Sure, adding mulch to your garden and landscape makes your plantings look terrific (and can even add a beautiful swath of color), but it also accomplishes many great things for both plants and soil. Here's why mulch could be considered a gardener's best friend:
You'll have to do less weeding. When you cover soil with mulch, sunlight can't reach weed seeds, so many won't germinate. Weeds that blow in and settle in the mulch may sprout, but they will be much easier to pull.
You won't need to water as much. A layer of garden mulch helps soil retain moisture longer, because the sun's warmth won't bake the top layers of soil. When rain comes, that same mulch layer helps slow storm water run-off, so more rain soaks into the soil. Garden mulch also helps prevent soil compaction during downpours, keeping soil light and fluffy, which is a key to healthy root systems.
Your plants get some disease-fighting help. Many plant diseases begin in the soil and spread to plants through splashing raindrops. A mulch layer acts as a buffer between soil and plant leaves to help prevent disease spread. Plus, it can keep crops like lettuce, leafy greens, and cabbage cleaner (less work for you at harvest time!).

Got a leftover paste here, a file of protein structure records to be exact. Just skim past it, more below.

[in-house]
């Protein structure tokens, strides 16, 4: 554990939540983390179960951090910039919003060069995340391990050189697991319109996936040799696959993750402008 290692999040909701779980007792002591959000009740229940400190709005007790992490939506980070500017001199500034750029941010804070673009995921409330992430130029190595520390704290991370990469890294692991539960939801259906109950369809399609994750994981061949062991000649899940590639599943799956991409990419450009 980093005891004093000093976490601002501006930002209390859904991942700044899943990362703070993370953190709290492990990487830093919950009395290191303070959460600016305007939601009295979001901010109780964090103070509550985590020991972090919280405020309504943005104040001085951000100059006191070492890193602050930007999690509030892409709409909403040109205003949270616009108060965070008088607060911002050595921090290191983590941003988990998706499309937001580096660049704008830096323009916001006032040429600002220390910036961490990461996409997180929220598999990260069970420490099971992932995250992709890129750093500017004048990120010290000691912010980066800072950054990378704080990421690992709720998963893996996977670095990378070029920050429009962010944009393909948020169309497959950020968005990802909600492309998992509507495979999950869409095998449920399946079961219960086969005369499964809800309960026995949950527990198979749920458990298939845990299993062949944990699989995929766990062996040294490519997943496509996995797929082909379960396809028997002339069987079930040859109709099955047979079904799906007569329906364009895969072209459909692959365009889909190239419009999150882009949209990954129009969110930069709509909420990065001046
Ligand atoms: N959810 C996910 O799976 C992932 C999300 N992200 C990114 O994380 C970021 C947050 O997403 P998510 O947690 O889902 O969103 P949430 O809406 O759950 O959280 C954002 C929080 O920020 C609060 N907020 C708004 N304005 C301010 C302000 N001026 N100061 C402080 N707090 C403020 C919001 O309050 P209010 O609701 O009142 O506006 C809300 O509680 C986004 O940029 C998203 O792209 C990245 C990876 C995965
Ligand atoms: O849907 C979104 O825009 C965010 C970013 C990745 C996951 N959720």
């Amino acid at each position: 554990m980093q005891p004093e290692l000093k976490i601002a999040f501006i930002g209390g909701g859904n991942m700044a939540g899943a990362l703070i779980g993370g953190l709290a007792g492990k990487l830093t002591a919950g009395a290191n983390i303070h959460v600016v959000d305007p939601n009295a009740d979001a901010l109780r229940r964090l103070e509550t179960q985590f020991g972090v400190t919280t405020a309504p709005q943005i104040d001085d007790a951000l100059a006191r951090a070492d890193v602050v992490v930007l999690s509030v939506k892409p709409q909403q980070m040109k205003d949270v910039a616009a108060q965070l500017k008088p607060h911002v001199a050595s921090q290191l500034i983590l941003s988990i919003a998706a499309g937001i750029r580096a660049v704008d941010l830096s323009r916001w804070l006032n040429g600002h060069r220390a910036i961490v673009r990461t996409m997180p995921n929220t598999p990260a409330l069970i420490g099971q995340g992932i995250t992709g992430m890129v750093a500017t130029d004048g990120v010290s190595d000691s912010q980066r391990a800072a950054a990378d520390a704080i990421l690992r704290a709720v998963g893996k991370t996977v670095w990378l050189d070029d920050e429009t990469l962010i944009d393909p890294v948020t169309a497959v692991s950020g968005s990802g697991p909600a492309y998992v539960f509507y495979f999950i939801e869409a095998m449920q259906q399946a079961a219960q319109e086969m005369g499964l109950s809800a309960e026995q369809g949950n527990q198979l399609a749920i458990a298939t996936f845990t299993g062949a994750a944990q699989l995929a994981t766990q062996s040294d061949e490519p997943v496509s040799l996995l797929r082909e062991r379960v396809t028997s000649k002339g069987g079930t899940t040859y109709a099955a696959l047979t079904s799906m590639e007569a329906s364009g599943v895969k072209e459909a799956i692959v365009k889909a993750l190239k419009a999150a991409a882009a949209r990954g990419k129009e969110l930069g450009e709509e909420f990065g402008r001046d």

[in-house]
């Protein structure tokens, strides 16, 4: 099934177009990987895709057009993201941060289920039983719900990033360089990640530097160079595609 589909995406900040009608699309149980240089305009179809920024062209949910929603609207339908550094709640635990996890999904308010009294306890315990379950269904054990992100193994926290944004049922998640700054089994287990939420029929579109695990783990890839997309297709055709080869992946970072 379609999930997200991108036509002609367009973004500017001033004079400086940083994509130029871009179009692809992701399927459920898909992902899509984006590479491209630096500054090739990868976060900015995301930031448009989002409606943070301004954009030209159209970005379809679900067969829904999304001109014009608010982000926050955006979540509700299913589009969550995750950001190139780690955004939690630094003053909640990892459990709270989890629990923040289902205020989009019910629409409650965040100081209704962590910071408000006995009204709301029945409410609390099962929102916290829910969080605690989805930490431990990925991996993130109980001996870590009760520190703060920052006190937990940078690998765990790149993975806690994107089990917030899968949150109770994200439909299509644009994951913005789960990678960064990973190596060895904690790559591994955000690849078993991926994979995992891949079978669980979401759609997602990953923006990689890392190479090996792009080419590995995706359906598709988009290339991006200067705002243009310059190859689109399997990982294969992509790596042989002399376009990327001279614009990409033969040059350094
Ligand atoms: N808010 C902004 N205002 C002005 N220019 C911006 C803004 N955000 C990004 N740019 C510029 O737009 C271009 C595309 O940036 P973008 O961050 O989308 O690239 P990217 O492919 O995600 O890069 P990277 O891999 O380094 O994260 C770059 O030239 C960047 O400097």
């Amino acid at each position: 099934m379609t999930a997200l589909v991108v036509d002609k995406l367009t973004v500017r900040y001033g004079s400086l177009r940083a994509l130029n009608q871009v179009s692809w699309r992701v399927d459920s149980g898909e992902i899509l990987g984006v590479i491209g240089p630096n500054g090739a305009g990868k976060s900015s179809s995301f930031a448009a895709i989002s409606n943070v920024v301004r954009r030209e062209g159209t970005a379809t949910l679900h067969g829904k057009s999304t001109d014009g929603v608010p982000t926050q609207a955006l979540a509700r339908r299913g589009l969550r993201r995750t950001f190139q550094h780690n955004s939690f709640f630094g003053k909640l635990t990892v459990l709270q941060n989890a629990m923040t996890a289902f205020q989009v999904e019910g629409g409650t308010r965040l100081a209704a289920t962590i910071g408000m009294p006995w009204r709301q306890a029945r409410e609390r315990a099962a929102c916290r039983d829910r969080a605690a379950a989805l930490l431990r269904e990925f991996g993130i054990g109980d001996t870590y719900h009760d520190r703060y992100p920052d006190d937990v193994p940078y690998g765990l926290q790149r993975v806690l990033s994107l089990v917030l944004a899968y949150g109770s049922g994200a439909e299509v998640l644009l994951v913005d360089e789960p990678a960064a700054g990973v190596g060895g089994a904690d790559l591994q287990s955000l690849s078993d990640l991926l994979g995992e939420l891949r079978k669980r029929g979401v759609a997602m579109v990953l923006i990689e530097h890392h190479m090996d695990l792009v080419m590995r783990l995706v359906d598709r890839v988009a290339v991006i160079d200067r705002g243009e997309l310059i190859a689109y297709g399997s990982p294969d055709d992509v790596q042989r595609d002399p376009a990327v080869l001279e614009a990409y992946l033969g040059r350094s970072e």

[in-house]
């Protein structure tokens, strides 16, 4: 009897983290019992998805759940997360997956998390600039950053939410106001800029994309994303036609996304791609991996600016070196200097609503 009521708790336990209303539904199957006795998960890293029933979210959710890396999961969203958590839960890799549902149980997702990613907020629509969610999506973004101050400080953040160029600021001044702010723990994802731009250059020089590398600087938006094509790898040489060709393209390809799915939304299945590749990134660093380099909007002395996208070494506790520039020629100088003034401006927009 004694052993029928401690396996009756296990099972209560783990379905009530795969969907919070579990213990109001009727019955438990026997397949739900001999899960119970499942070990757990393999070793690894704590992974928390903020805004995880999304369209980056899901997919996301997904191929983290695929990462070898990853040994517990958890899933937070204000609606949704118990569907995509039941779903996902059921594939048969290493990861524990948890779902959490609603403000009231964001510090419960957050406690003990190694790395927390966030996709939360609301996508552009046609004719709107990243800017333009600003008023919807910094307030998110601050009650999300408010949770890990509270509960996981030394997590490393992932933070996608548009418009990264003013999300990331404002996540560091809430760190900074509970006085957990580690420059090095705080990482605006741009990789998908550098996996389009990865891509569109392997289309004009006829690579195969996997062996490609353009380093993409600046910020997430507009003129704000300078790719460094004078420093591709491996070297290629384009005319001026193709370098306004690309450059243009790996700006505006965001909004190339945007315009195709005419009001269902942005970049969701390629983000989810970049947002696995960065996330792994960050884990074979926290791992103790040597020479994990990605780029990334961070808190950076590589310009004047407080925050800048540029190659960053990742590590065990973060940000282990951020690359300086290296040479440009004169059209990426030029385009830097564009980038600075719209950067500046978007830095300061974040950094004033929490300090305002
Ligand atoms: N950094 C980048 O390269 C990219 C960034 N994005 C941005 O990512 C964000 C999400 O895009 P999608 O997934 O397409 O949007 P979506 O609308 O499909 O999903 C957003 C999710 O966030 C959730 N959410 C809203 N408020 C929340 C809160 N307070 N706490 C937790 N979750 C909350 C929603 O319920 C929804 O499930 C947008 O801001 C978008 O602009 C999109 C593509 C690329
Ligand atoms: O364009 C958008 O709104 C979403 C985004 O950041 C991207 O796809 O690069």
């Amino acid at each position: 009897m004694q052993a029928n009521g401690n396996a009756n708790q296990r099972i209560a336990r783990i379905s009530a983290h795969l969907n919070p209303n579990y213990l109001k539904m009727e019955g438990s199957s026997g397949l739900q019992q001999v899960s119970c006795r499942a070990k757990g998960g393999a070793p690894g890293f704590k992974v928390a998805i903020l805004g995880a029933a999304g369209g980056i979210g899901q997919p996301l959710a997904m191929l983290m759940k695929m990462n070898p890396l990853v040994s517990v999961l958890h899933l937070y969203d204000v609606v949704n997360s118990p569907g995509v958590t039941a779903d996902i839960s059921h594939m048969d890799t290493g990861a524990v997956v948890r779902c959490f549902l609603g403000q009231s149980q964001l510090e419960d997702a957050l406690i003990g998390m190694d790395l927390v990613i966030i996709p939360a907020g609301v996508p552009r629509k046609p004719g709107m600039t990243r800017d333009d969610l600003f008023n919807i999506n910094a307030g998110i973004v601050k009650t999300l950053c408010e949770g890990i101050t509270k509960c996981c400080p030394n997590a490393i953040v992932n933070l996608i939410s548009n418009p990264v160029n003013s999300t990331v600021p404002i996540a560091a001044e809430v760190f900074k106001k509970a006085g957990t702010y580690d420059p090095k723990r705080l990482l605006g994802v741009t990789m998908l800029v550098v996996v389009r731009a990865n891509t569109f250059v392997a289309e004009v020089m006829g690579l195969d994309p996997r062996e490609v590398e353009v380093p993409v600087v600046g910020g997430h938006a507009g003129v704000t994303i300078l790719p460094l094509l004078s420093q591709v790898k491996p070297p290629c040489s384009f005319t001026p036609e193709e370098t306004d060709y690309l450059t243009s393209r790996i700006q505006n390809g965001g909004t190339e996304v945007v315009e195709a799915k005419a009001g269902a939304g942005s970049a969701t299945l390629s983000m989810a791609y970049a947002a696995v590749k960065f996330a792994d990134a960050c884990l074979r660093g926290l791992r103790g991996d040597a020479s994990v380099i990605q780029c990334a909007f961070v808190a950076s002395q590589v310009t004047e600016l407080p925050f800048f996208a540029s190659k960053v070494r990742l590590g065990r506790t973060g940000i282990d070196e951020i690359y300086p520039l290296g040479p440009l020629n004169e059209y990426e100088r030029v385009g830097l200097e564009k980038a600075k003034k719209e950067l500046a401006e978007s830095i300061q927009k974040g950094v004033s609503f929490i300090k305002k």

Your plants stay warmer. In cold weather regions, garden mulch protects plants against winter chill and frost heave, which occurs when soil freezes and thaws. A frost heave can push perennial crowns out of the soil and expose them to killing temperatures.
When it comes to types of mulch, you have lots of choices. Bagged mulch, like Scotts® Nature Scapes® Triple Shred Mulch and Scotts® Nature Scapes® Color Enhanced Mulch, is convenient, easy to use, and comes in a range of colors for your landscape. (Use our handy mulch calculator to determine how much you need.) Other mulch options include wheat straw, pine straw, shredded leaves, untreated grass clippings, and even newspaper or cardboard.
How to Mulch
Apply mulch in a 2 to 3-inch-thick layer around, but not on top of, your plants. (Be sure to read the product label for detailed directions.) Use a thinner layer in colder regions and/or with heavier soil that retains moisture. Use a thicker layer in warmer regions and/or with sandy soils that dry quickly. Never pile mulch against plant stems, tree trunks, or perennial crowns, as doing so will block air circulation.
In colder regions, the best time to apply mulch is in late spring, after soil has warmed and before summer heat arrives. In late fall, after the ground freezes, apply additional mulch around plants you want to protect through winter, such as roses or tender perennials. In warmer regions, make sure to put mulch down before summer heat arrives.
It's kind of amazing, actually, that simply adding a layer of mulch can do so much for your garden—it's a pretty impressive return on investment, if you ask us!